Rich and textured for a Muscadet. There is a touch of apricot and peach on the nose. The typistic citrus elements are there as well, with a whiff of gunsmoke. Ripe green apple, lemon-lime and a hint of peach are framed by fresh acidity and biscuity, autolytic notes. This is a fabulous contemplation wine with plenty of complexity. It would also pair wonderfully with grilled sea bass.
Melon de Bourgogne is a crossing between Pinot Blanc and the little known Gouais Blanc. It was once prevalent in the vineyards of Burgundy (hence its name), until it was ordered to be destroyed by the Burgundians in the 18th century. By then, it had a toehold in the Atlantic area of the Loire Valley around Nantes, where it became the dominant variety and the base variety of Muscadet. Typically high in acid, fresh and mineral-driven, it typically does not take to new oak very well. Complexity is gained by spending time on its lees. The best examples gain stone fruit notes to go along with the characteristic citrus elements.
Muscadet is located in the Nantais region of the Loire Valley. Bordered by the foothills of the Mauges and Bocage Verdeen ranges, vineyards are frequently planted on the steep hillsides of the Sèvre and Maine Rivers. Sitting on the Massif Armoricain, soils are primarily gneiss, schist and granite. There are crushed seashells and sand pockets leftover from retreating oceanic waters in many of the vineyards. Melon de Bourgogne, a white grape, is the only variety allowed in appellation status bottlings. The wines are typically light- to medium bodied, with vibrant acidity.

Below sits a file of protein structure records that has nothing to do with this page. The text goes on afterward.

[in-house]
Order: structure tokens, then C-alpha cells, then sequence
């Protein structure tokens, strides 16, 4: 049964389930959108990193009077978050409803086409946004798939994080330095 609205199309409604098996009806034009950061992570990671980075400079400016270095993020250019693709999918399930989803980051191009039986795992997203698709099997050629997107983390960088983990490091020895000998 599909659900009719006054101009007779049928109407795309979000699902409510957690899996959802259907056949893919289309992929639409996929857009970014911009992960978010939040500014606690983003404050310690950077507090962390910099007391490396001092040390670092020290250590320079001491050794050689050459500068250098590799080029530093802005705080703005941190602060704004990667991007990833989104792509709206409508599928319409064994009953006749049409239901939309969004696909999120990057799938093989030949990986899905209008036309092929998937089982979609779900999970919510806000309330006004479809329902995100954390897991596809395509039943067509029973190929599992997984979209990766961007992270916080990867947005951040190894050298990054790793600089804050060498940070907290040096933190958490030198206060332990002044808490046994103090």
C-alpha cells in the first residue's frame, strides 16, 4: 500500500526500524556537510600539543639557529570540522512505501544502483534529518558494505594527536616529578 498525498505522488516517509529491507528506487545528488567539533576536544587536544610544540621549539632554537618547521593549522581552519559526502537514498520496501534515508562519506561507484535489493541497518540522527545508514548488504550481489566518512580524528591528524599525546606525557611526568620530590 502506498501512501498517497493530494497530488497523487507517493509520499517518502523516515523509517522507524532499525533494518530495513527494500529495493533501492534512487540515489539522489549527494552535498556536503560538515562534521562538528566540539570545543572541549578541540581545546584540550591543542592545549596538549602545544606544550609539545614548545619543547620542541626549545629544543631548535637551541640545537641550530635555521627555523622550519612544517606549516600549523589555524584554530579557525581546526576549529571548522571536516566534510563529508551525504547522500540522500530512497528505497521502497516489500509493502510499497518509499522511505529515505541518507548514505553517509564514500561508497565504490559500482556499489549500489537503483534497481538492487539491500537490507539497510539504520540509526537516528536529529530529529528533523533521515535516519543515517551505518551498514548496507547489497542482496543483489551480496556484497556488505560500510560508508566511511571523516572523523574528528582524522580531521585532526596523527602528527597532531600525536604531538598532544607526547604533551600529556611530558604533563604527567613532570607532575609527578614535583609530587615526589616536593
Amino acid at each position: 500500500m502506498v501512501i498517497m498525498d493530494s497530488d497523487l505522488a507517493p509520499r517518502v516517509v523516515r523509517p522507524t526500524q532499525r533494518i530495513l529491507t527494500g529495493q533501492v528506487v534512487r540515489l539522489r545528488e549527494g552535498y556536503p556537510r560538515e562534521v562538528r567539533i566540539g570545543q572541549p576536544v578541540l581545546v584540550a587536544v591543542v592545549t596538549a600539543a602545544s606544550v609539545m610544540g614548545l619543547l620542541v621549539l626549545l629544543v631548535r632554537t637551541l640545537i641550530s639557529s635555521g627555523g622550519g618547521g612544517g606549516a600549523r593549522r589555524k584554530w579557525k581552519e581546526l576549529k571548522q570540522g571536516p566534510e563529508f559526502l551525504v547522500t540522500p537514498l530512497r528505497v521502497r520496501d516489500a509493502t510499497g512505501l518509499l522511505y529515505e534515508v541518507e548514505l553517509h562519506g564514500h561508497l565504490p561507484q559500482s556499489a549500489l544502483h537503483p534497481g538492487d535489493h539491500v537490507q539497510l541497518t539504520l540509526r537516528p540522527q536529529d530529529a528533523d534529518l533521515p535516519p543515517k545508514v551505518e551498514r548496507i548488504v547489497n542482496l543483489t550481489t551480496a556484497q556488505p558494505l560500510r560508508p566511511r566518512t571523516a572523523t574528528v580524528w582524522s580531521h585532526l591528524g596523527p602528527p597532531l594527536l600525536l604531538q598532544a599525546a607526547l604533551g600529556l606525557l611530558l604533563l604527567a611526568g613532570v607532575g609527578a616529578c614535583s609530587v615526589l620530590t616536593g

Part of the Cru Monnières-Saint-Fiacre (the equivalent to a Villages designation in Burgundy), this incredibly steep, south-facing vineyard is 70% gneiss and 30% mica-laced schist. A tiny, one hectare plot is densely planted to stress the vines, to extract the most complexity possible from the vineyard. These are extremely old vines, some of the oldest in all of Muscadet.
Hand-harvested at peak maturity during the evening to ensure the spontaneous fermentation has ambient temperature controls. Yields are only half of what the already stringent appellation rules allow. The grapes are pressed immediately and gravity fed into large used oak for a 3 week fermentation, then 26 months of lees aging. During the early part of the process, there is regular bâtonnage, then after a couple of months, the wine is left alone until bottling.